He admits getting “eyes to the sky” when he plays his music to the folks back home, but undeterred, Seamus decided to go full time last year. As well as his music, he makes films (he has had installations in Germany, Argentina and soon China) and paints pictures (the cover art is his own). “I just do whatever,” he says, “even if it doesn’t pay the bills!” It all makes for interesting conversation, and over the course of a day, we stretch to “girls with dinosaur bodies” (one of his more oblique lyrics”), dead singers (Sparklehorse and Elliott Smith are a big influence) and of course, Ireland. Eight hours, two pubs, a few songs and a skinful of ale later, we part ways. As first dates go, we haven’t had many more successful than this.

 Written for The Skinny

Scrawls and Bawls Playlist: March 2012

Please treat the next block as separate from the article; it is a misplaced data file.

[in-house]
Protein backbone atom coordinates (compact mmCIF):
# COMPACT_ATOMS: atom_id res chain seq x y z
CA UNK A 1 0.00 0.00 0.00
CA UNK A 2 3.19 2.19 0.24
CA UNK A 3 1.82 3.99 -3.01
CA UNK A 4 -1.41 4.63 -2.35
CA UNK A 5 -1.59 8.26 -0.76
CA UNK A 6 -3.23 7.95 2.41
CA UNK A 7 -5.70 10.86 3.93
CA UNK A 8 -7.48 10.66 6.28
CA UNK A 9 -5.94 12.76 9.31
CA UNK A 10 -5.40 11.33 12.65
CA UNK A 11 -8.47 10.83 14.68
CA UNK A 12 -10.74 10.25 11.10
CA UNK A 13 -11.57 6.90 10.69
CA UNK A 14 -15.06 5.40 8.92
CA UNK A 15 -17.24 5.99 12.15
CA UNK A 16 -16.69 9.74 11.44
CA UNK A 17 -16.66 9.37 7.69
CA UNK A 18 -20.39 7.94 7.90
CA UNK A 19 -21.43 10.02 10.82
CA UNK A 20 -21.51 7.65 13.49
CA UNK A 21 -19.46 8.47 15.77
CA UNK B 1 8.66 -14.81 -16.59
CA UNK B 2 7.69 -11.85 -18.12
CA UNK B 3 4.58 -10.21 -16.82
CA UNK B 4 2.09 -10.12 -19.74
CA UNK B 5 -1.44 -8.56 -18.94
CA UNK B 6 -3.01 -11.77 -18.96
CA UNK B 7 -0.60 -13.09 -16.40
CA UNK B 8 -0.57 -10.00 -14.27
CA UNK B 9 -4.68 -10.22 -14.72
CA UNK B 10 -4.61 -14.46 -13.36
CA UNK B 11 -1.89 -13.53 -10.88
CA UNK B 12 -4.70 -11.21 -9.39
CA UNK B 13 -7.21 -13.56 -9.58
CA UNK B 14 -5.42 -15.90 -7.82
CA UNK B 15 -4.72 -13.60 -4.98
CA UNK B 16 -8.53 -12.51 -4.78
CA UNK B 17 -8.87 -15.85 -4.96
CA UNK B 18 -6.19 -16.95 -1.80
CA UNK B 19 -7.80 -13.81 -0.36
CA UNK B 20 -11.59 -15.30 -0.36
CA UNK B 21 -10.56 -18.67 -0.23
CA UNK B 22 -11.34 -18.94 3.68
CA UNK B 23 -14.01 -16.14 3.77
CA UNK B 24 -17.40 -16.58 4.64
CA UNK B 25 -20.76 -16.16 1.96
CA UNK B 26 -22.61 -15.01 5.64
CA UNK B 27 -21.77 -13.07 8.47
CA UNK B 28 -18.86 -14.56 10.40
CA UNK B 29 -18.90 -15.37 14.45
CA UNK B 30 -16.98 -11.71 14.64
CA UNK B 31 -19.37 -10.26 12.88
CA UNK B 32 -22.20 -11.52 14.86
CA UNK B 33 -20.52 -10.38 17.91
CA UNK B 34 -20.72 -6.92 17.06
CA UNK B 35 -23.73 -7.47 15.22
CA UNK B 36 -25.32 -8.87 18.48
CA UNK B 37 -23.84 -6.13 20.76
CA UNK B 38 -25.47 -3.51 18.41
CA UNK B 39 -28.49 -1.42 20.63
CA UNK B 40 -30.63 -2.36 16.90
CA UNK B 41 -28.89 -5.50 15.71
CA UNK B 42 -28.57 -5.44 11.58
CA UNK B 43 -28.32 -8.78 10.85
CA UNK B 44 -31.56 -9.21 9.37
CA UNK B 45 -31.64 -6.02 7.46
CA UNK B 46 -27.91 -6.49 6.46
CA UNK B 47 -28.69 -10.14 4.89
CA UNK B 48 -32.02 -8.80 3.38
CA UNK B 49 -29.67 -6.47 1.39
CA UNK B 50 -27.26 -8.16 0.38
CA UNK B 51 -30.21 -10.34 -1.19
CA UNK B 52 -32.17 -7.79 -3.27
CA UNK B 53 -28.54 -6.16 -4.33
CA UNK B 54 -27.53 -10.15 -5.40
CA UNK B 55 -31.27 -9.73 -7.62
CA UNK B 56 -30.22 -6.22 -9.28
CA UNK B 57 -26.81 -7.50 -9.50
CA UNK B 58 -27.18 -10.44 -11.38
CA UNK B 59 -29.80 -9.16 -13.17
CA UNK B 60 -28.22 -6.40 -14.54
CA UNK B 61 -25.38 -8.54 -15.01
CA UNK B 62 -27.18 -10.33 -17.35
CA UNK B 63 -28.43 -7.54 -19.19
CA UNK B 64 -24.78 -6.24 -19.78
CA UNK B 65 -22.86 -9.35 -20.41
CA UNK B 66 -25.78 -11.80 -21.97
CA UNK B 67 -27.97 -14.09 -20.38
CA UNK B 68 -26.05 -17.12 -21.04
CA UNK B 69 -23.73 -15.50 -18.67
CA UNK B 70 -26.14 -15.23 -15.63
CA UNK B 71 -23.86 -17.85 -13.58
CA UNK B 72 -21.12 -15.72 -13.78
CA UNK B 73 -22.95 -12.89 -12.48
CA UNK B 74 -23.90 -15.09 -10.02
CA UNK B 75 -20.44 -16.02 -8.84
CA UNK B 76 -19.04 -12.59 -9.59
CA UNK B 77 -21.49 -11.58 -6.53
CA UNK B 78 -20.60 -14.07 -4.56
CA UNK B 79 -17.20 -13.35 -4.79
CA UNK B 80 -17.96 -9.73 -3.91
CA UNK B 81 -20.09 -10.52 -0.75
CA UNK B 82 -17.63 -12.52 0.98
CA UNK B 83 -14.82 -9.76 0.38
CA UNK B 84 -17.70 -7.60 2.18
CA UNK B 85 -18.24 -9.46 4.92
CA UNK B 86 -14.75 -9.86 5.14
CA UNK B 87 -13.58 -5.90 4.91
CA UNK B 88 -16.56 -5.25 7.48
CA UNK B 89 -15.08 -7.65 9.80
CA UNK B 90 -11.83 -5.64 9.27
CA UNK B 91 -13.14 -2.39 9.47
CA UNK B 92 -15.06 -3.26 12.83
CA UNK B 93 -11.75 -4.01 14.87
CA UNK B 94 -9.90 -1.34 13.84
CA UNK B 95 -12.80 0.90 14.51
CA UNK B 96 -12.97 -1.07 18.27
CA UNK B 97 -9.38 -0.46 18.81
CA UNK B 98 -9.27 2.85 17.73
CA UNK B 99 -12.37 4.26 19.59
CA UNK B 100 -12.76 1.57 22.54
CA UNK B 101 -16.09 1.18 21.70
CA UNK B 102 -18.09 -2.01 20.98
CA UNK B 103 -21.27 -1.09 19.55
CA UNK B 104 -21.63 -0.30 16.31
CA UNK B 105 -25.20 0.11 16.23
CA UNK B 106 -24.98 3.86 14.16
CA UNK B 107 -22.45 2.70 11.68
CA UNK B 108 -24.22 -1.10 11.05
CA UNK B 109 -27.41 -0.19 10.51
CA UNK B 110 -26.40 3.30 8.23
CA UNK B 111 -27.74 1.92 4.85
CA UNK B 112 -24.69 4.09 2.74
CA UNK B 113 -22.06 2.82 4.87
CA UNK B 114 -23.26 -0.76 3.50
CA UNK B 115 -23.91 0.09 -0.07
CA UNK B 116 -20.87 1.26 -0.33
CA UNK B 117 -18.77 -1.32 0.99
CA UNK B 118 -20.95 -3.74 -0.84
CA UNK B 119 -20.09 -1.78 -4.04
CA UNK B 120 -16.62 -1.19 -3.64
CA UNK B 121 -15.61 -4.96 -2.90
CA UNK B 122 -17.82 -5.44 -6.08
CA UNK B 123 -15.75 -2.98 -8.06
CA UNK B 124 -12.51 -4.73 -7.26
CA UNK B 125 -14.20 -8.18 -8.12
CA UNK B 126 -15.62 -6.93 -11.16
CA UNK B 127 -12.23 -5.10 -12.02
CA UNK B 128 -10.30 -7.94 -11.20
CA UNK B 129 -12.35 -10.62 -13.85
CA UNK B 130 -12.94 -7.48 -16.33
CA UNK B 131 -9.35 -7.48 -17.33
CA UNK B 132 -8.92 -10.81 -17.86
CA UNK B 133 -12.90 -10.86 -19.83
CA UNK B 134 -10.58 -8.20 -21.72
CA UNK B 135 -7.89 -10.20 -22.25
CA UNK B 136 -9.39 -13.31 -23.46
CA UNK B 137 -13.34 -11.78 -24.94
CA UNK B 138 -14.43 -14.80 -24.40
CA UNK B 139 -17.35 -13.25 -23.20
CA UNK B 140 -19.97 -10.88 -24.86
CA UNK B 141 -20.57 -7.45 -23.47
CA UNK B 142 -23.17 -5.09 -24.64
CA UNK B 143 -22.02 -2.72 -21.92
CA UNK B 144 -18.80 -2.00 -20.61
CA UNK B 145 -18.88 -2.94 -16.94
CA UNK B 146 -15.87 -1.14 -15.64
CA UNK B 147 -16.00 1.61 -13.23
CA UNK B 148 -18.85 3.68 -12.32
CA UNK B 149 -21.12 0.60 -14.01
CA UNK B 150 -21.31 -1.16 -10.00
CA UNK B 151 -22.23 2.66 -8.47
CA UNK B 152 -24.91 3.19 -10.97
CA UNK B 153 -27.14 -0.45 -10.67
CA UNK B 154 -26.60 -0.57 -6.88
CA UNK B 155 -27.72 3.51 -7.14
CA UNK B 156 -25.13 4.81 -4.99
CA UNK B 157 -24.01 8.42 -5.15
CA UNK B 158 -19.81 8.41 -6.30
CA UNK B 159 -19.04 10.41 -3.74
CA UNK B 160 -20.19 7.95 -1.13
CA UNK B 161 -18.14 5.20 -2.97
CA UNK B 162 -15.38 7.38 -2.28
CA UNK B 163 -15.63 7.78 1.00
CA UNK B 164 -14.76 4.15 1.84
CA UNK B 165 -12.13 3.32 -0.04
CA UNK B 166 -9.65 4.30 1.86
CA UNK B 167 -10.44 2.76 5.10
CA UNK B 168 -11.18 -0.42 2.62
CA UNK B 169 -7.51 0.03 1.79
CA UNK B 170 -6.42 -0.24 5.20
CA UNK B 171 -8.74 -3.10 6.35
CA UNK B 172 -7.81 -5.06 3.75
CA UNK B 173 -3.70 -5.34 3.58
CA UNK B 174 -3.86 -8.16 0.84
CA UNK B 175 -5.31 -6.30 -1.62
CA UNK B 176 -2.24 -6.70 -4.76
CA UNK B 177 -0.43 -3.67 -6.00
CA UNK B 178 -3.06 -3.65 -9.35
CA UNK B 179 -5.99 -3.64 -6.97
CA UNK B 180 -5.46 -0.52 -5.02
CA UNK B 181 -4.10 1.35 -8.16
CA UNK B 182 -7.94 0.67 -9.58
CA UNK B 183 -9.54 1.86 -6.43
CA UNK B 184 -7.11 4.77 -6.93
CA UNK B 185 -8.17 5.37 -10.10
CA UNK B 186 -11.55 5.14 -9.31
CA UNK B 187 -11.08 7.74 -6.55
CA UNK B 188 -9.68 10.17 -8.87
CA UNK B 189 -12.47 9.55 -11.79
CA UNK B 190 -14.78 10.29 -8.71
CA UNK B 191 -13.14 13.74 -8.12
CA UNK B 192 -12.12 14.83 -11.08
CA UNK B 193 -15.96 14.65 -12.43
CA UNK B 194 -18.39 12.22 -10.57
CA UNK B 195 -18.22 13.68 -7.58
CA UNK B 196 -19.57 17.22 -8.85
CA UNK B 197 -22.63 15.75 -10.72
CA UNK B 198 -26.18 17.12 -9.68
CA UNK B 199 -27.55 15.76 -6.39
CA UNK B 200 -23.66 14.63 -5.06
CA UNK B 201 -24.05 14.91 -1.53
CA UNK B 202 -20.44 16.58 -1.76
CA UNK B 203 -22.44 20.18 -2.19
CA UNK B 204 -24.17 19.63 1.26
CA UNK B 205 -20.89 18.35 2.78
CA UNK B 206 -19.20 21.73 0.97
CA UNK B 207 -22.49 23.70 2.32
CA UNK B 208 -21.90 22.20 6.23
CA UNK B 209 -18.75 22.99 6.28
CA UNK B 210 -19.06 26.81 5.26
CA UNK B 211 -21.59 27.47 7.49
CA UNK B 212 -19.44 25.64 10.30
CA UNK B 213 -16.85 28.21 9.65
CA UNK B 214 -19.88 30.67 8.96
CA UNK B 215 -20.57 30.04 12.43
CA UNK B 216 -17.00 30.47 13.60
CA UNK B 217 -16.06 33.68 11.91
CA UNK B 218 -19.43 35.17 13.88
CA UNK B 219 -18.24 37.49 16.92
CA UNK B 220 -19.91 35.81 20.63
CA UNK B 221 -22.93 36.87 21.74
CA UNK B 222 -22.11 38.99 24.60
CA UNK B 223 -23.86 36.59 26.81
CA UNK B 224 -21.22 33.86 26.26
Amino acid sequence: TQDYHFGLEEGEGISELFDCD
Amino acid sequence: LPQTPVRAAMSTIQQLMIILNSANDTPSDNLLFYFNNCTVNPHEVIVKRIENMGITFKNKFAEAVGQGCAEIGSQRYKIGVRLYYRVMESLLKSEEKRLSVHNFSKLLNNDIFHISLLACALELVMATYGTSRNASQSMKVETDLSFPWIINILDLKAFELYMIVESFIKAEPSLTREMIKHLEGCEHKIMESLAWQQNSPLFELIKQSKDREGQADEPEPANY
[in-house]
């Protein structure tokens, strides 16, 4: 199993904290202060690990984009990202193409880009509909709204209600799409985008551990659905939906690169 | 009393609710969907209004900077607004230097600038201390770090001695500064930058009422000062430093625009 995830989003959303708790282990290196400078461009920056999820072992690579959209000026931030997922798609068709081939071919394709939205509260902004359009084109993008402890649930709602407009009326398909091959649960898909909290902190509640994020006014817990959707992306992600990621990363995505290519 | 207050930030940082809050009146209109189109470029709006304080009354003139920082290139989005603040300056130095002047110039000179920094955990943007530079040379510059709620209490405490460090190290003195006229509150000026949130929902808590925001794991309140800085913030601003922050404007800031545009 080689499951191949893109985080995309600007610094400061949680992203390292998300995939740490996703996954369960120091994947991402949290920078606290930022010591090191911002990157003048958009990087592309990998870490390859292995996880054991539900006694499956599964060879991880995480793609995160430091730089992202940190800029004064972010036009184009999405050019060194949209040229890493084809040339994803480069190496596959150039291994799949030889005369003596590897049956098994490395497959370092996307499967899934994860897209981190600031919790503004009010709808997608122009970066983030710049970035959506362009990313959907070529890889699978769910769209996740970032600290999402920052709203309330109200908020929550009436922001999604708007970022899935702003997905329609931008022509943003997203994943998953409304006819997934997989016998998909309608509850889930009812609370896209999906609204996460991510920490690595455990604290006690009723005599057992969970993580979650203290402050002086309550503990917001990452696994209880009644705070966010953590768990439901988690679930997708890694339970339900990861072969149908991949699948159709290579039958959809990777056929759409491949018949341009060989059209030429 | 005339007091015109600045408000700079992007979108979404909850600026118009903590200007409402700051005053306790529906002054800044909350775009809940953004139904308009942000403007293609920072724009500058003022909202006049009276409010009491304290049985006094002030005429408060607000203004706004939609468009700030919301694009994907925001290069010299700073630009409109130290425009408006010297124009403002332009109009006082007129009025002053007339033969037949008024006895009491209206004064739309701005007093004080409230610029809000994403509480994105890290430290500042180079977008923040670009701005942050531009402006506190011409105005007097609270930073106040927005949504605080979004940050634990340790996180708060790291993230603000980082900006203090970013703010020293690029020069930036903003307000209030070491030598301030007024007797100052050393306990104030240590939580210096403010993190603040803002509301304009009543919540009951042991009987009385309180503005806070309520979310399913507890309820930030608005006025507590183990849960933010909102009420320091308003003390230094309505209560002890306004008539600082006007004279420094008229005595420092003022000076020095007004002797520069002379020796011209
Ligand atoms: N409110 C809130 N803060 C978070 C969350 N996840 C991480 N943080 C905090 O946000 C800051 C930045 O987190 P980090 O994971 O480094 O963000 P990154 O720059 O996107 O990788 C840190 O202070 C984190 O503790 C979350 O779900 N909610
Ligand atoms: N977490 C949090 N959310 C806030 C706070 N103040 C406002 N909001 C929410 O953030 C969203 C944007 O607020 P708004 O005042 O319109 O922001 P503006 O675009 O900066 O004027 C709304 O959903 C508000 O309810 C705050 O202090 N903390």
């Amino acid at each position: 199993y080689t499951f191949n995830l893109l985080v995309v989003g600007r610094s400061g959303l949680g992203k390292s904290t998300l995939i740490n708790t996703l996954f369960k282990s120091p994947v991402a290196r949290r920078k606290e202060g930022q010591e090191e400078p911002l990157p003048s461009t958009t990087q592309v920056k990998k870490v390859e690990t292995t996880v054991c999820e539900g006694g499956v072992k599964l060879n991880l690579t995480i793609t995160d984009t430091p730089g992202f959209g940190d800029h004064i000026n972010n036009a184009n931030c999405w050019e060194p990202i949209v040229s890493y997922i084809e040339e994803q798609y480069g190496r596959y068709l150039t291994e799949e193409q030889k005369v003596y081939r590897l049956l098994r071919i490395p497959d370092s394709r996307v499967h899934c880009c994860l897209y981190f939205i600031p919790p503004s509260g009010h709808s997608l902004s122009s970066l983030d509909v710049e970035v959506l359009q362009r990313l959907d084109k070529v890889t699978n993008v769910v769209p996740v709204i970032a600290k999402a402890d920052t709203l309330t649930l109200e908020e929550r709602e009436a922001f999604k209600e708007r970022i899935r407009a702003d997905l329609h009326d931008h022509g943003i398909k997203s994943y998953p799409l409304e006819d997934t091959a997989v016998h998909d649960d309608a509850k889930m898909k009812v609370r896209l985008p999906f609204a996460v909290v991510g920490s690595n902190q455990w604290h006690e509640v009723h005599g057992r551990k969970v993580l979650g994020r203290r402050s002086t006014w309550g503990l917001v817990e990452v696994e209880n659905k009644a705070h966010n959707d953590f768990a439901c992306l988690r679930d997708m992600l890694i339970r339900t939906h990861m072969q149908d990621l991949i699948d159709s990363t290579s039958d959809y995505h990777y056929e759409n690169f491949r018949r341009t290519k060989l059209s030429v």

Just a quick one today, as I’m about to to run out the door to catch a flight to a far off land. Here’s what’s been tickling my lugs this month. Some cracking stuff from the first quarter of the year – which has been mighty impressive. One thing I will say: listen out for the monstrous riff on the Islet track (What We Done Wrong), which comes a few minutes in. Enjoy, share, buy the albums.

1. Olafur Arnalds – Film Credits

2. RM Hubbert – V

3. Dirty Three – Moon On The Land

4. Blue Sky Black Death – Sky With Hand

5. Nalle – Iron’s Oath

6. Trouble Books – Abandoned Monorail Station

7. Willis Earl Beal – Evening’s Kiss

8. Marissa Nadler – Ghosts & Lovers

9. Daniel Rossen – Saint Nothing

10. The Shins – Simple Song

11. Lee Ranaldo – Shouts

12. Diagrams – Night All Night

13. Lower Dens – Brains

14. POLICA – Lay Your Cards Out